Down one of the side streets on the way home I notice a display of pink cherry blossom, but at the same time I shiver and wish that I had a hat - or that I had not worn shorts! Maybe I’m getting ahead of myself. But then the magpies and butcher birds are setting up shop and advertising what they have on offer, so maybe I’m not ahead of myself at all. I’ll have to wait and see what it’s like tomorrow.

After the Gold Rush

Arriving anywhere at night is a double edged sword. A combination of excitement and frustration. After a remarkably simple drive north we arrived at Castlemaine, in the dark and eager for dinner. Arriving in a planned town has considerable advantages, especially if you have no idea where you are really going. You come to appreciate the elegant simplicity of the grid layout, where mistakes can be rectified by turning left (or right!) and repeating the action until you return to square one. Such planning may exclude the romance of country lanes, but it aids navigation. Arriving almost anywhere in the UK results in you being sucked into some arcane one way system that uses roads laid out in the stone age for the benefit of cattle drovers and devised by people who take public transport to work because the roads are so bad. We were never lost in Castlemaine, because three left turns would bring you back to where we started from. Three left turns in Chilcompton or worse still, Kendal, and you would be headed for a different county, or possibly Wales, Scotland or an increasingly narrow track destined for the ocean. What straight roads lack in charm and photogenic plasticity they make up for in practicality. So, after a few loops of Castlemaine, we found our accommodation. Blood pressure returning to the normal range we ordered a beer or two. Ah. Some dark brew with a rabbit on it from Healesville. Splendid.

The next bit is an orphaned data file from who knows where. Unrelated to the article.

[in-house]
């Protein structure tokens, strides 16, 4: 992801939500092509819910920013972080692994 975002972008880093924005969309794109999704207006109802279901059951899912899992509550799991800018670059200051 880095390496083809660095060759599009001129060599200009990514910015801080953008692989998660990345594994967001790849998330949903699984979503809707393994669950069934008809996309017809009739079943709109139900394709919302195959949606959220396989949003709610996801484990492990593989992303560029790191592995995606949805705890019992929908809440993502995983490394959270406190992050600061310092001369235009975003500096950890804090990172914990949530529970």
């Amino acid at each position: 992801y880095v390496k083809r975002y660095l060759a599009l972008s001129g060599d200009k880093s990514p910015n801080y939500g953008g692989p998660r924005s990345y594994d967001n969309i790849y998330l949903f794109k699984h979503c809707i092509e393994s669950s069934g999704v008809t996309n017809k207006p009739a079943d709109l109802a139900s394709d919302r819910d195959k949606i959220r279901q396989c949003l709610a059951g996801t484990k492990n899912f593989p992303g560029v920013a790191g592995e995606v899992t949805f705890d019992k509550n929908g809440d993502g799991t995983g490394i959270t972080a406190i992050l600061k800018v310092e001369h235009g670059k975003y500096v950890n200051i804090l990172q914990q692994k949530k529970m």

The upside of arriving at night is the surprise of dawn, or, as my children did not bounce in to greet me in the half light of the waking day, the surprise of late morning. Bright sunshine flooded a room otherwise filled with heavy French furniture and slightly teacherly notes about wet clothes on beds and not retuning the TV. The view from the window suggests that Castlemaine sits in a bowl as the horizon was ringed with trees. The surprise of clear distance, a very different view from the back fences and streetlights of home.

Parrots nipped off the buds of the birch tree outside the window, male blackbirds flew in noisy battles around the roof tops and garden edges, the females watching from carefully selected vantage points, checking, awarding points for style, composition and technical difficulty. Are the males aware of this selection pressure? Are they really only feathered automatons? In the roof edge gutters House Sparrows squabbled and called, spooking at shadows, some sparrow sense tuned in to things we cannot know - maybe fleeing from fear itself. Ravens beat steady paths across the sky - crow flying - to the wooded horizon. Magpies swirled in combative circles, with frantic wing beats and from the distance floated calls of Corellas, which sometimes flash white against the clearing sky. A surprising roll call from a second storey window.

Daylight allowed Castlemaine to show another face. At night the grid of streets had been simply convenient, now the straight streets' sharp corners allowed us to see the town in long views. The buildings seemed strangely grand for what is really just a small country town. Deep shaded balconies ringed the upper floors of many buildings and a number of shops seemed overly grand. Castlemaine is a town with a past, and that past ran with gold. The hills, creeks and quartz veins that surround the town once supported a gold rush of world scale. Gold fever expanded the town and the revenue paid for the grand buildings.

Now many of them are falling into a gentle form of decline. Old paint flakes from the walls and the detail of the buildings speaks of a time when money was of no object and all that really mattered was than the job was done properly. Some of the buildings have seen better days. The Imperial Hotel may have been grand back in the days of empire, but now it has fallen on hard times. Even the sign for the licensed second-hand merchant has almost fallen from the door. But all around these fading buildings there are signs of rebirth. Castlemaine draws in tourists and visitors - people like me - as it once drew in diggers. Now the gold standard is a good coffee and fine food rather than a productive mineral claim.